Jeni said...

Sheesh! Just thought of this -if I'd been smart here, I could have said "Gee Jim, but this brings back loads of memories!" and then gone to my own blog and used my above comments for a nifty post, huh? Oh well, no one has ever said I was really smart though.

Suldog said...

Haphazard - Yeah, they were nasty, which is why we held such high hopes for it in the fight!

Daryl- Our street wasn't long enough for a good stickball game, but we did play it a few times. Mostly, we used our street for touch football (telephone pole to telephone pole were the goal lines) and street hockey. We played baseball in parking lots and such, on asphalt, mostly. I think your "Johnny On A Pony" might be our "Billy Buck Buck" which involved jumping on people's backs to collapse them? We called the Spaldeen a pimple ball or a pinkie, I forget which was which. It was mostly used for "Three Flies Out" for us, which I think is the Boston version of "Stoopball"?

Suldog said...

Bill - Well, "chicken choker" had a whole 'nother meaning in my neighborhood. Maybe in yours, too, when you were older, judging from your parenthetical :-)

(It meant a masturbator.)

Anyway, I thought you were going to tell me you sucked the bugs through the straw, but I'm sure glad you didn't!

Suldog said...

IT - That's the one guy who never came around our neighborhood, the fruit and produce guy. We had an awful lot of small mom-and-pop stores, as well as supermarkets a few blocks away, so I guess it wouldn't have been profitable. The milkman made money because it was a lot easier getting gallons of the stuff delivered than having to haul them home with the rest of your groceries, I guess. The baker had some specific breads and such that the stores didn't carry (I remember potato bread, especially, which was yummy and rich.)

Snakes were very rare in Boston, which was a good thing because My Dad was deathly afraid of them. Every so often, maybe once a summer, we'd see a small green grass snake or something.

Suldog said...

Michelle - Glad I could help with the bug name! We city kids used to use some sort of yellow flower to write with. I forget what it was; probably a weed of some kind. Anyway, when you took off the flower, it was filled with yellow liquid that stained things pretty permanently, so we played around with those a lot. We did play flashlight tag once or twice, as I remember! I never would have thought of it without your comment, so thanks!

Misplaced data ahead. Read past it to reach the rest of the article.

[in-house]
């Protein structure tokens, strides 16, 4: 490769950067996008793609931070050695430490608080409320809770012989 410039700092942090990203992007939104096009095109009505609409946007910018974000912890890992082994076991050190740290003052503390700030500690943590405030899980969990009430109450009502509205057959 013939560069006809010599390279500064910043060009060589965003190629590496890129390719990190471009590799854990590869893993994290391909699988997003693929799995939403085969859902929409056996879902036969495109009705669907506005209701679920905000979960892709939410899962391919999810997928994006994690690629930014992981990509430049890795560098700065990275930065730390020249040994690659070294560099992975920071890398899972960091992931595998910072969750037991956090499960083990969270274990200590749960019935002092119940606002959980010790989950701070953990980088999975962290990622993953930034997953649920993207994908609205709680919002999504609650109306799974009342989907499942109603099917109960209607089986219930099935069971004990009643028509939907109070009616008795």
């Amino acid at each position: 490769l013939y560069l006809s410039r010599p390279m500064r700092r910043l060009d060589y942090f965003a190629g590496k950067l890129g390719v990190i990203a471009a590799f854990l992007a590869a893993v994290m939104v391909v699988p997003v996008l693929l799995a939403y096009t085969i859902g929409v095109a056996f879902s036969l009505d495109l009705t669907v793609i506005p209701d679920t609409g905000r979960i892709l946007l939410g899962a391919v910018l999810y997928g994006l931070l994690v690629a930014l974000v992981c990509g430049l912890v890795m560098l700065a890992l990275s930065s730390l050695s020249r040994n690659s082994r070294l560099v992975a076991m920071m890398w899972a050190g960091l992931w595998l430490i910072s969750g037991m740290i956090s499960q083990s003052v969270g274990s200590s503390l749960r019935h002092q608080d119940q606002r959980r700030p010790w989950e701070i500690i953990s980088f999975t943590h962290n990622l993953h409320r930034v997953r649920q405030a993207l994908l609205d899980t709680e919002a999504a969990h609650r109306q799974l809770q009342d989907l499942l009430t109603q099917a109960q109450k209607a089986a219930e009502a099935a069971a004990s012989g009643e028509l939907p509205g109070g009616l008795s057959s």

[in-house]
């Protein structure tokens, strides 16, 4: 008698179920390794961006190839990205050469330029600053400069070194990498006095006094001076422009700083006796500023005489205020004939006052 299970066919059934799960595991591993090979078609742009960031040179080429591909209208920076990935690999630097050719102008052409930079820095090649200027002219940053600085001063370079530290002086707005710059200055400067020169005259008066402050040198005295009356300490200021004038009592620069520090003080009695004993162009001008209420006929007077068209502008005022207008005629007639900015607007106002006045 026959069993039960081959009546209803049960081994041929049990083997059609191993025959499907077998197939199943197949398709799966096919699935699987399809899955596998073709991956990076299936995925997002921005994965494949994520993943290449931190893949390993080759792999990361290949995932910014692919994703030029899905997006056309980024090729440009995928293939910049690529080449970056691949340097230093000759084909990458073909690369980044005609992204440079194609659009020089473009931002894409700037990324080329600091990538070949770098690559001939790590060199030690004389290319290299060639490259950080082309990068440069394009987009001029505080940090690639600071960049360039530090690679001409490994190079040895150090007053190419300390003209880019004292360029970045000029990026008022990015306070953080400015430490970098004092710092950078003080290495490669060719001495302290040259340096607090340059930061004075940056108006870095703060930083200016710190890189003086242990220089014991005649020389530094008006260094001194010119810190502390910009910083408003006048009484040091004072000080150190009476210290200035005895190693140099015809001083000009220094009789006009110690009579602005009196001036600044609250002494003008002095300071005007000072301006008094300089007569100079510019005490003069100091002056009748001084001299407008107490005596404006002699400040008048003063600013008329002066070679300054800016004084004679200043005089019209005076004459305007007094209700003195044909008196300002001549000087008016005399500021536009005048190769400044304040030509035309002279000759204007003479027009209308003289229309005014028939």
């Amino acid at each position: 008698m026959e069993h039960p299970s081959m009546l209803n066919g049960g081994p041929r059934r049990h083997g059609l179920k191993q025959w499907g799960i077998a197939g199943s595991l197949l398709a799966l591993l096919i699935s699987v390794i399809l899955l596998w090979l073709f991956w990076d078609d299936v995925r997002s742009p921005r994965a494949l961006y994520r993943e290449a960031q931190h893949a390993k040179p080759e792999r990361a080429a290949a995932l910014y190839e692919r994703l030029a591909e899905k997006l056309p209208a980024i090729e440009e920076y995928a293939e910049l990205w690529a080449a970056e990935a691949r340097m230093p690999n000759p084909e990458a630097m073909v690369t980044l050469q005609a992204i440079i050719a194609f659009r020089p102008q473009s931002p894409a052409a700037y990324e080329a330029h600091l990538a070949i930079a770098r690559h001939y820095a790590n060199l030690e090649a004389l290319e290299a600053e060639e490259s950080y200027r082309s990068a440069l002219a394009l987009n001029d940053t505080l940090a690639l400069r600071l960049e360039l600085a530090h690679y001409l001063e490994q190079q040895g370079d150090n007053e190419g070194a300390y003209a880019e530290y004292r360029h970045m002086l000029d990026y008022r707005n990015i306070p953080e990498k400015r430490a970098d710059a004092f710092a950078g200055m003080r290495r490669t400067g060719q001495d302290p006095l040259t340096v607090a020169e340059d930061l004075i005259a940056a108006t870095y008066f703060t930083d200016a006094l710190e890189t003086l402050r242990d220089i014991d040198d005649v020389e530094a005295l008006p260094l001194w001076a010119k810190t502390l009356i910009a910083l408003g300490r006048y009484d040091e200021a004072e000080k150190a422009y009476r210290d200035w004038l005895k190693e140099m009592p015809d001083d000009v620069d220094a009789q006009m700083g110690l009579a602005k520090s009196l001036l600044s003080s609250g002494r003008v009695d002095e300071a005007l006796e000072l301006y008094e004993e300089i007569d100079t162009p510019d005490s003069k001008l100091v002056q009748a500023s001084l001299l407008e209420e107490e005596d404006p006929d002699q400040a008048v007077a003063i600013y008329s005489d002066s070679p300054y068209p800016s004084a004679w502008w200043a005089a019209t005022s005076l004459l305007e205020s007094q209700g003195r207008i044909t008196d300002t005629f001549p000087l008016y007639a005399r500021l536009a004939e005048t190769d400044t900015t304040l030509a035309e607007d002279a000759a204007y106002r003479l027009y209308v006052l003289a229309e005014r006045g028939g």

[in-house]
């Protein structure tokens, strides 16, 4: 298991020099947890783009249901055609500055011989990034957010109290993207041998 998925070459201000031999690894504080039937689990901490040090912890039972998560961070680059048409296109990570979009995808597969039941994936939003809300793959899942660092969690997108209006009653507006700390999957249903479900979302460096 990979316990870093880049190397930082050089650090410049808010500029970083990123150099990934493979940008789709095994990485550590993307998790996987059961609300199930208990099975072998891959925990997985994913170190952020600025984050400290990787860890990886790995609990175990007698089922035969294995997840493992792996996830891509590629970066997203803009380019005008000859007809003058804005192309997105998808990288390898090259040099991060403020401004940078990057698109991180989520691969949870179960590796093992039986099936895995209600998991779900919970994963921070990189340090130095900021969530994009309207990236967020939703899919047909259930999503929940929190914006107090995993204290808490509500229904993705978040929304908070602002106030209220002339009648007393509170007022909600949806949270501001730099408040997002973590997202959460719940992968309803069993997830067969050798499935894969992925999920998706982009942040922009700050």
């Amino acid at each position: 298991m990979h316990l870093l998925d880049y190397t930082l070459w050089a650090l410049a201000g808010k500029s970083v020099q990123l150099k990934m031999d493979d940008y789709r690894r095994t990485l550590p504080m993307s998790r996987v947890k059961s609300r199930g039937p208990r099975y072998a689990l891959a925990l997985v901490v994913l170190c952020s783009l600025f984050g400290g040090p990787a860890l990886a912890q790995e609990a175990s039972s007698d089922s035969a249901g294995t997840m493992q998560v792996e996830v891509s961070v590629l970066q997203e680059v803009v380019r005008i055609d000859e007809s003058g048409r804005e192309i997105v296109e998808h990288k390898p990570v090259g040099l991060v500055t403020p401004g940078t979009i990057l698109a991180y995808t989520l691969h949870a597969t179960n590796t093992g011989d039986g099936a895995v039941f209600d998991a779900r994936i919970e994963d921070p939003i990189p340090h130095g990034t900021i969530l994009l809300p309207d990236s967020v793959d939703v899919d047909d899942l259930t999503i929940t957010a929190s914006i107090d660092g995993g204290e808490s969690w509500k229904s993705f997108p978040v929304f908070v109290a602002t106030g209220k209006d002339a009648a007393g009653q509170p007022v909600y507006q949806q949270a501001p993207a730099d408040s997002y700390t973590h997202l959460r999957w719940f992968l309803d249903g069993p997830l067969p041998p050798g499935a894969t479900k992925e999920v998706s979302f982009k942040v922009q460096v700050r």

Suldog said...

Craig - Yes! We didn't have the sort of milkbox you describe, but we did have little metal boxes outside the door where the milkman would leave new bottles (if the mom wasn't home) so to keep them from going bad in the sun. Moms also put return bottles in there for him to pick up. Milk BOTTLES. There's something you don't see much now.

The photo of the sewer doesn't show that detail too well, but the way you describe your sewer is exactly how ours were. That's why we looked down into them, in case some other kids had lost something good. I don't ever recall lifting that grid - I think it was too firmly attached to the pavement - but we did "fish" down in there a few times, with a stick with a wad of gum on it, or some other such idiotic contraption.

Suldog said...

Quirky - Hmmmmm. I guess sometimes it IS sort of like lifting my brain to see what's underneath it. Apt description!

Hilary - Frank had a vicious mailman! That's funny!

As for evil witches, if you've ever read "IT" by Stephen King (or seen the movie) you know that sewers with an evil clown are pretty damn scary, too. Best photo of a sewer that I found was the one from that movie, but I didn't want the clown to detract from the image of the sewer itself, so used the other one.

Suldog said...

Silly Rabbit - Sneakers could be a whole 'nother three pages. Keds, P. F. Flyers, and the high-rise ankle-height Converse All-Stars were the cool ones to have - especially if they were black canvas - but we kids were mostly not rich enough to get stuff besides generic store-branded sneakers.

Suldog said...

TechnoBabe - Well, I didn't feel like going into a long explanation in the post, but we weren't living in downtown or anything. Dorchester is a neighborhood of Boston, and it's definitely "city", but not like you might picture, say, the lower east side of New York. We were city kids in a three-quarters city and one-quarter suburban setting, maybe that's the best way to describe it?

Suldog said...

Sandy - Now, see, that would have been truly scary if we uncovered a load of snakes. There were very few in our neighborhood.

Yes, I know I'm showing my young age to some! :-) Even though I loved the less-hectic pace of my youth, I do somewhat envy you the even lesser pace you had much of the time. I've always been a big fan of imagination, so I'm sure I would have been in love with radio during it's heyday, for instance.

Suldog said...

Jeni - Jeni - So many things in your comment brought back more memories. Thank you!

We used to go barefoot for much of the summer even when most of our walking and playing was done on asphalt or cement. Toughened up our feet, that's for sure!

You brought to mind one of the great small thrills of my childhood, which was finding wild raspberries and blackberries growing in a vacant lot behind a neighborhood liquor store. There was nothing like that in our neighborhood, even in the areas we called "woods" (which weren't much more than a few scattered trees in a vacant lot.) It was like finding gold! We ate as many as we could stand, then brought a few home to our mothers.